Think of a film you most recently watched? For me, it’d be Going in Style (2017). A fairly good example actually considering it came out this year. Now, keep that film in your head, and answer this question. Is it original?
Now I don’t mean in the sense that the film is original in uniqueness. What I mean is that the chances of this film being something completely brand new are very limited. Moreso now than ten or so years ago. But there must be some reason Hollywood don’t publish as much new content as they used to. Well, of course there is, and here’s why.
It’s a gamble
What worries a lot of people about original content is, can it really live up to the money a sequel or reboot could make? I mean, with sequels and reboots, you already have a fan base that you can build on. I’m not saying there can’t be fans of a film, but it’s difficult to build a following for a new film if everything is going wrong.
Trying to build a new film series is even more difficult. One of the main problems is that, if the fan reaction isn’t there, chances are you won’t be getting that sequel you desperately need. But it’s not all down to money, of course it’s not. Sometimes things just don’t work out. There was supposed to be a Ghostbusters III, but instead we got a terribly redone version last year, over glossy. Basically, it was given the “Hollywood treatment”.
With an established film series like The Matrix, it’s very easy to continue working on it or even reboot it. Which is apparently what’s going to be happening. Can a reboot work? No, of course not, especially not if Keanu Reeves will be absent. But the thing is, it’ll cause enough controversy to at least get some press coverage and maybe make it’s money back. The new Ghostbusters (2016) film didn’t, so the hopes of that sequel have been thankfully culled.
Brands make more money
The thing about Hollywood is that it is a business. What does a business make their main aim? Well, their main aim will of course be to make as much money as possible. What makes the most amount of money when it comes to the box office? Sequels, reboots, remakes and superheroes. Those are what currently make the money.
Even dreadful films like The Green Lantern (2011) made a small profit. On a budget of $200 million, it made £219.9 million back. So what about brands like Star Wars? Well, the most recent film in the series, Rogue One (2016), made over one billion dollars at the box office. That’s mind bending. So why take a chance on a film like Baby Driver (2017), which only made 175.1 million at the box office.
Hollywood as of late is very hesitant to push into unique and original ideas. If it can’t be made into a sequel or something more than the base product, then what’s the point? Well, there are a few exceptions. A lot of Pixar films have been one off and no sequels have even been considered. But that doesn’t mean they won’t be making a hell of a lot of money with the toys, games and more.
A lacking of direction
Let me be clear, there are currently a hell of a lot of talented directors producing original content. Quentin Tarantino, Edgar Wright and Christopher Nolan are always trying to work on something new and unique. But rather than a lack of direction, it’s rather that some directors really won’t leave their comfort zone.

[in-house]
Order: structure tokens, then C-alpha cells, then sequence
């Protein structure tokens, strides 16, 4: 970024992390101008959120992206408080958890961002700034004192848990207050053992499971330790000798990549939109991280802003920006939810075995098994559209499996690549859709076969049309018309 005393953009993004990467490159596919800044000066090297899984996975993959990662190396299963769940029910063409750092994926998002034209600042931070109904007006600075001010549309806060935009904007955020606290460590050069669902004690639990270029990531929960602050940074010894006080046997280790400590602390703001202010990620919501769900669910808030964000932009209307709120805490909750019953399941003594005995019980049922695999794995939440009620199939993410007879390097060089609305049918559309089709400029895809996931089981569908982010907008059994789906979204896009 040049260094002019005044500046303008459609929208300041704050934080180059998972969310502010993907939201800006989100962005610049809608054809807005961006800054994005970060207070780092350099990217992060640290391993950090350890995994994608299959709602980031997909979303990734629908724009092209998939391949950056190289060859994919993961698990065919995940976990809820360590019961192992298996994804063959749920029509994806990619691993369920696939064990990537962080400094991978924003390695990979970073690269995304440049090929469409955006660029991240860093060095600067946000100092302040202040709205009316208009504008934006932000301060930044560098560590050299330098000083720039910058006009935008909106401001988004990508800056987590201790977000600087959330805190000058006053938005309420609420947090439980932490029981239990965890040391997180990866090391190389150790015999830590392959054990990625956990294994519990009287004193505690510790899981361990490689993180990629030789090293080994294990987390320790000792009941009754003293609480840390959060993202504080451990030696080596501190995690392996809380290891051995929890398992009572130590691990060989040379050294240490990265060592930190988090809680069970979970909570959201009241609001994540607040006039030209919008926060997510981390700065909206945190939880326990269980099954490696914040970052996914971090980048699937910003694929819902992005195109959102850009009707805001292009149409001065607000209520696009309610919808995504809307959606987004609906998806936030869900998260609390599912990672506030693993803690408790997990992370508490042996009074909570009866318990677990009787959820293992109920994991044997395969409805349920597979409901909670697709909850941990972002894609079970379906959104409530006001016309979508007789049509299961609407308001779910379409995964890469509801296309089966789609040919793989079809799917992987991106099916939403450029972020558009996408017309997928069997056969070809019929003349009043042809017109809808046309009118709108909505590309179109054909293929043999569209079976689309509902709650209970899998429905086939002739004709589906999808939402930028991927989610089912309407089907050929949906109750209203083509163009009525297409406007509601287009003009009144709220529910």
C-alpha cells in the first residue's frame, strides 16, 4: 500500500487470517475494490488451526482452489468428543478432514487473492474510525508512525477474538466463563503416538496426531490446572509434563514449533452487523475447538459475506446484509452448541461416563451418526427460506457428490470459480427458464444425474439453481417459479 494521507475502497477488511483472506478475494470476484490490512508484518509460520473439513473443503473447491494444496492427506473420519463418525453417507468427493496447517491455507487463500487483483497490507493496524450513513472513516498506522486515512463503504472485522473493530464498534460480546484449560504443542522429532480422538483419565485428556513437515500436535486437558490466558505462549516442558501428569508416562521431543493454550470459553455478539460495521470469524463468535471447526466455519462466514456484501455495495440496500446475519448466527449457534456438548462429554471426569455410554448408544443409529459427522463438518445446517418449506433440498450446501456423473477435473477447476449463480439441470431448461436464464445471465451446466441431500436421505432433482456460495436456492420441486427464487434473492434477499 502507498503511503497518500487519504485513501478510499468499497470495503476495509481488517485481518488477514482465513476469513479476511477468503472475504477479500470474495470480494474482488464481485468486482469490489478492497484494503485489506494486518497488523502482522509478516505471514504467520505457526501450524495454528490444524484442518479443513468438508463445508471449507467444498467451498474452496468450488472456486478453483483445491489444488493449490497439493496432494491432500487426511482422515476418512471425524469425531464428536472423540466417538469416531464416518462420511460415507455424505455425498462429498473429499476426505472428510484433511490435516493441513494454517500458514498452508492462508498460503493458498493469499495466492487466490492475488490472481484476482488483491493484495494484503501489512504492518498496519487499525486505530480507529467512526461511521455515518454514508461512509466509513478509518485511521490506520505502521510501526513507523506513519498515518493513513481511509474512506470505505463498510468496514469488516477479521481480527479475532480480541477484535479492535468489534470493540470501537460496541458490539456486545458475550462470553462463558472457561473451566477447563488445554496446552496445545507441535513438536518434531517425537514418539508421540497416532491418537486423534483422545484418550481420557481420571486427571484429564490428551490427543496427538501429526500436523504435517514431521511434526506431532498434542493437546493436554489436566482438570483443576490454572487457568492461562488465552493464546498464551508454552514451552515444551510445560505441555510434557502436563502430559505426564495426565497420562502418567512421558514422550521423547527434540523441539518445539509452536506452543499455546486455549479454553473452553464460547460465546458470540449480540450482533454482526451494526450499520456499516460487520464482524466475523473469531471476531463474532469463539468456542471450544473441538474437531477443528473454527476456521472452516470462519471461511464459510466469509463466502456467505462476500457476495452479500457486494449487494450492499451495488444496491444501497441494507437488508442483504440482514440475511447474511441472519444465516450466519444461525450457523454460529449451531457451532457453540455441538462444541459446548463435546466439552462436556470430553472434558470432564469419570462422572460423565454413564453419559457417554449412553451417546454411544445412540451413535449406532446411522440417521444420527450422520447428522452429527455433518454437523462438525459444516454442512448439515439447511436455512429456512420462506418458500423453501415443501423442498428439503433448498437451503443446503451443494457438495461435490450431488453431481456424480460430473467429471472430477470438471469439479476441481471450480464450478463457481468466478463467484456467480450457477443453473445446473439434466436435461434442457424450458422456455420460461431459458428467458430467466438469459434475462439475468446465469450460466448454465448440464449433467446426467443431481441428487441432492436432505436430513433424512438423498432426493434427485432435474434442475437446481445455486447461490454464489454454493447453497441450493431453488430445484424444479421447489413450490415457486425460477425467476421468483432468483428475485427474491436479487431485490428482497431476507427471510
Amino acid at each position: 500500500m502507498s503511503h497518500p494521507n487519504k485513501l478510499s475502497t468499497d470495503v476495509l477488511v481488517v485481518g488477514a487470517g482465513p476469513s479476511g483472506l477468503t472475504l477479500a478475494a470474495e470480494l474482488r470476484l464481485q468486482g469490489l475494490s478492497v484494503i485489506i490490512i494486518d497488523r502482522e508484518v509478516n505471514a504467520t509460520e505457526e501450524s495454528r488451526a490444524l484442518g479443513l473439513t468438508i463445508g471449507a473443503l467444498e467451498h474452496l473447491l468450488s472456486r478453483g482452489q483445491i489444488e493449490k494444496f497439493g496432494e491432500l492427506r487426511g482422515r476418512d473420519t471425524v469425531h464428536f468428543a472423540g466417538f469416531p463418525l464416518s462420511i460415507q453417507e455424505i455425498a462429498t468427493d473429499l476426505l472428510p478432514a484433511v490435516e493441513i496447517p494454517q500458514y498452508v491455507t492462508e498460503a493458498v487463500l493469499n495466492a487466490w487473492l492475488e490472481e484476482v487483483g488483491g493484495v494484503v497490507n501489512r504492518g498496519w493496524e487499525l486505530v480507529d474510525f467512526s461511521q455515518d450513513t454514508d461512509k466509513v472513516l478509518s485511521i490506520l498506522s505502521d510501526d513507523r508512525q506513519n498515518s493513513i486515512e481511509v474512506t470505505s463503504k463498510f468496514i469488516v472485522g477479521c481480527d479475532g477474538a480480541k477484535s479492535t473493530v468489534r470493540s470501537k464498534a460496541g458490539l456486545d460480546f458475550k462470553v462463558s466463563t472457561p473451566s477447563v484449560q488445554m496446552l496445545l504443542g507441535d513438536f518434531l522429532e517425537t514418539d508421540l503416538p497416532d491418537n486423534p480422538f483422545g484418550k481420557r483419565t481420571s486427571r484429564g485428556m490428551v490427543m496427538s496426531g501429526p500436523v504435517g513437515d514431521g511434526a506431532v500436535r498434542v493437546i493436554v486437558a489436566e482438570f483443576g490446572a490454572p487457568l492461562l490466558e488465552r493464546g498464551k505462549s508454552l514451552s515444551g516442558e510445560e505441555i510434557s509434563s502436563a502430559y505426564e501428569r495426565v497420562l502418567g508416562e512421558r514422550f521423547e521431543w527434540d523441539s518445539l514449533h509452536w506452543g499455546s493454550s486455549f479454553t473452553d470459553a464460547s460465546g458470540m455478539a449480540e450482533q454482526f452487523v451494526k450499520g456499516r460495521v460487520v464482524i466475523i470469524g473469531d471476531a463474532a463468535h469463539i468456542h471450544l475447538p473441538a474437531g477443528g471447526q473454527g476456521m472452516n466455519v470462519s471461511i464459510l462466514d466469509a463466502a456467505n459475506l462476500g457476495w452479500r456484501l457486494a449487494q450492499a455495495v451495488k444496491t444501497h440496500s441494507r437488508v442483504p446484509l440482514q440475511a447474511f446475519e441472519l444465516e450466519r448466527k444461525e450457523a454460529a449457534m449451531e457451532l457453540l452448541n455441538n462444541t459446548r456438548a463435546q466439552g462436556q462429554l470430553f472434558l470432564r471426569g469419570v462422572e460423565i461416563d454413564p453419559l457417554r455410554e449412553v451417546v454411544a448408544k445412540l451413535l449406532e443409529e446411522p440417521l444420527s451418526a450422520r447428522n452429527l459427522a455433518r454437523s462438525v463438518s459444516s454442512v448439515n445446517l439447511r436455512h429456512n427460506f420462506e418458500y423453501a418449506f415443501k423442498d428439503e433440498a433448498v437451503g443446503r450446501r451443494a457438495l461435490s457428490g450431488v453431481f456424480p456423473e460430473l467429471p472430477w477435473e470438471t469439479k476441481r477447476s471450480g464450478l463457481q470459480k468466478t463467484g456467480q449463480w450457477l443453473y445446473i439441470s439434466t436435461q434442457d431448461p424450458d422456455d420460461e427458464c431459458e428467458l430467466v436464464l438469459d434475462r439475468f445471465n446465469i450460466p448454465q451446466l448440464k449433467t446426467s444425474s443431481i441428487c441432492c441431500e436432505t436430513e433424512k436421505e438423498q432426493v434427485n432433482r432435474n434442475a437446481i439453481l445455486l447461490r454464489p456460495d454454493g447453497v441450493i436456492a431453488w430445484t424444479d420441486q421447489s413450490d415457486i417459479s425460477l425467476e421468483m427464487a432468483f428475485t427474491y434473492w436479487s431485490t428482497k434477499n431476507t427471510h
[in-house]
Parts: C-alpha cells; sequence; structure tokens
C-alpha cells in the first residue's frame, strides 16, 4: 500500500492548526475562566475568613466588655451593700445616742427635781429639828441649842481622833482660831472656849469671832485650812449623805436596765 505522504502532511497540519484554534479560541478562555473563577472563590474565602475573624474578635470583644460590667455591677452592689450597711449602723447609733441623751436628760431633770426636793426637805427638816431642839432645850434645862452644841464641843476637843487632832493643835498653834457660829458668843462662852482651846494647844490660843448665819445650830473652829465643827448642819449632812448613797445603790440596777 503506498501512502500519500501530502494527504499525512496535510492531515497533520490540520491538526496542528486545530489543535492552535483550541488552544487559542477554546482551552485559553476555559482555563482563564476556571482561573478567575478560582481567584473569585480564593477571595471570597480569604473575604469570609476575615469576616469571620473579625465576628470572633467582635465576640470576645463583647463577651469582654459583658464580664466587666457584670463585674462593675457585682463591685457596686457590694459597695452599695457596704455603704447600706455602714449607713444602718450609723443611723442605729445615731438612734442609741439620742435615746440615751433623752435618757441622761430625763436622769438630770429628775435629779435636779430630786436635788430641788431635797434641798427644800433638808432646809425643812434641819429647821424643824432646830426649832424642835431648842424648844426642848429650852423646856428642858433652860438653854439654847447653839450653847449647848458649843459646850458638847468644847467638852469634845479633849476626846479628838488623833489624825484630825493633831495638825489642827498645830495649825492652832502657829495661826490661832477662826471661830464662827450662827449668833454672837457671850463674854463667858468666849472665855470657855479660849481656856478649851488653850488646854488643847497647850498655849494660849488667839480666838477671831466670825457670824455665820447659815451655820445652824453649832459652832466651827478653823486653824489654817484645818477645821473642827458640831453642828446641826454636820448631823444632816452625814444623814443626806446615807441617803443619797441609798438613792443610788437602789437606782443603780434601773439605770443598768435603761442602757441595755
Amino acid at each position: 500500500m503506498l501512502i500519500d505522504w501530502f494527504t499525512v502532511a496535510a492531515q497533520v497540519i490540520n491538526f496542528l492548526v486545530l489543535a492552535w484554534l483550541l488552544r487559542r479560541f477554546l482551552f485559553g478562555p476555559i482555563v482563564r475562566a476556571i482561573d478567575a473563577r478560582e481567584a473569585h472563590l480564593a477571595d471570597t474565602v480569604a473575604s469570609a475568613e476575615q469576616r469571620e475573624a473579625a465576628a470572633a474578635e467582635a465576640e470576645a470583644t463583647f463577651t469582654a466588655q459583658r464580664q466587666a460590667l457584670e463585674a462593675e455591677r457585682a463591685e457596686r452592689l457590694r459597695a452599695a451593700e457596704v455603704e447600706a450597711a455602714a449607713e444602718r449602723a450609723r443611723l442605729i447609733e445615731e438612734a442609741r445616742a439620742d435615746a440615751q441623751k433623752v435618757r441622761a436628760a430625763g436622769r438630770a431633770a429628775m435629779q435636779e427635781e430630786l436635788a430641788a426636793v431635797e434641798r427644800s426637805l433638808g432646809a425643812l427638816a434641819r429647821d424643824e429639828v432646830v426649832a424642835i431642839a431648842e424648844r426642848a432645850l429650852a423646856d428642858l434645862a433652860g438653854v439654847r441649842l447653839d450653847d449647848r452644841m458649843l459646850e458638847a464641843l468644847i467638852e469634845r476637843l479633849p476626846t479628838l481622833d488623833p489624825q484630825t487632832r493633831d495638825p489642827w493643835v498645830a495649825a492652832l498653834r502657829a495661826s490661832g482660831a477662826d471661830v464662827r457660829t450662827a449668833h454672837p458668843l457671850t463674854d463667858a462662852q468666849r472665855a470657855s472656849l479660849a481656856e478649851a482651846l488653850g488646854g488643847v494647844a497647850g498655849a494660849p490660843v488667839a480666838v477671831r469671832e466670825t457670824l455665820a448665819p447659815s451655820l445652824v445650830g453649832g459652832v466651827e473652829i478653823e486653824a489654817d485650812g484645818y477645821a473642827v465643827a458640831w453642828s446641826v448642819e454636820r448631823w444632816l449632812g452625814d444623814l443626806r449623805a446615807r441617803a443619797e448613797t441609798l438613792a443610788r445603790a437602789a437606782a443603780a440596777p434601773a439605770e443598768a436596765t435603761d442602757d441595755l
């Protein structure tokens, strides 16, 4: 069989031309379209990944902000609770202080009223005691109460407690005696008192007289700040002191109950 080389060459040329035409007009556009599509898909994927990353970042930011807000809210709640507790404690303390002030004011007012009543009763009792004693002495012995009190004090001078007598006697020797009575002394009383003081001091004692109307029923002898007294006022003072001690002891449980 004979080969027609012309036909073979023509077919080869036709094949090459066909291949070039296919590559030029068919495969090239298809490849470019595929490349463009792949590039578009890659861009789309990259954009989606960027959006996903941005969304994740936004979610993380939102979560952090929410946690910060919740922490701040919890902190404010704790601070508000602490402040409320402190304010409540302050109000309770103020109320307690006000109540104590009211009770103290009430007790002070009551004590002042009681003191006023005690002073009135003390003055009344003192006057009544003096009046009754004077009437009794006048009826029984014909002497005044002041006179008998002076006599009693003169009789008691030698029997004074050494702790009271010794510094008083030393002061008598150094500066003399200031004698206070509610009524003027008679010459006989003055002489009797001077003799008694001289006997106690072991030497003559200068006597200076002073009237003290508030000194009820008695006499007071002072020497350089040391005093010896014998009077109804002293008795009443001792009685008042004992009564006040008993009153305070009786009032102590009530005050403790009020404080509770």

Directors like Ridley Scott, while really good at their craft, are now sticking to their comfort zone. Why wouldn’t he stick to making the Alien films though? It’s a popular franchise and it’s most likely going to continue making money no matter how critically well the sequels perform. On a budget of $97 million, it made $232.7 million, so the series is still making money. An even better example is James Cameron, who has decided he’s going to churn out another four Avatar sequels.
You have to remember that Hollywood and the film industry is a business. Sometimes the wants of the fans don’t interlink with the needs of the business. Money is always going to be priority. Wes Anderson, a genius director, barely makes a marginal profit on a lot of his films, yet critics love it. There are times where critical opinion doesn’t match up with revenue, and vice versa.
A lack of creativity in Hollywood isn’t necessarily bad. Sure, it’s not beneficial for the fans, but it’s what’s going to make money. Don’t get me wrong, there are most definitely original directors working today that can still produce amazingly brilliant and unique films. What I believe is the problem is that sequels are just easier to make a profit off. Why take a risk of making something fresh and new when you can have a pretty much guaranteed success with something already made?
It’s highly unlikely that a sequel will fail in any sense of the word, there’s no real reason to not make one. There are those rare occasions where a movie that already has the brand behind it will fail. The recent Ghostbusters is once again another great example of that. But even the critically shunned films are doing pretty well for themselves. Resident Evil has been going strong and has finally concluded, making over $1 billion dollars from all of it’s films. That’s something to be applauded right there.
Is creativity dead? When it comes to original ideas, I’d say it is. Mainly because it’s heavily outweighed by the amount of sequels and remakes we’re getting. Even films based on video games and books are coming back into the mainstream. At this rate, the only originality we’ll have will come from the script and acting. Which isn’t a bad thing, but you can’t beat an originally crafted film every now and then. Especially when you compare it to the countless amounts of sequels that are released yearly.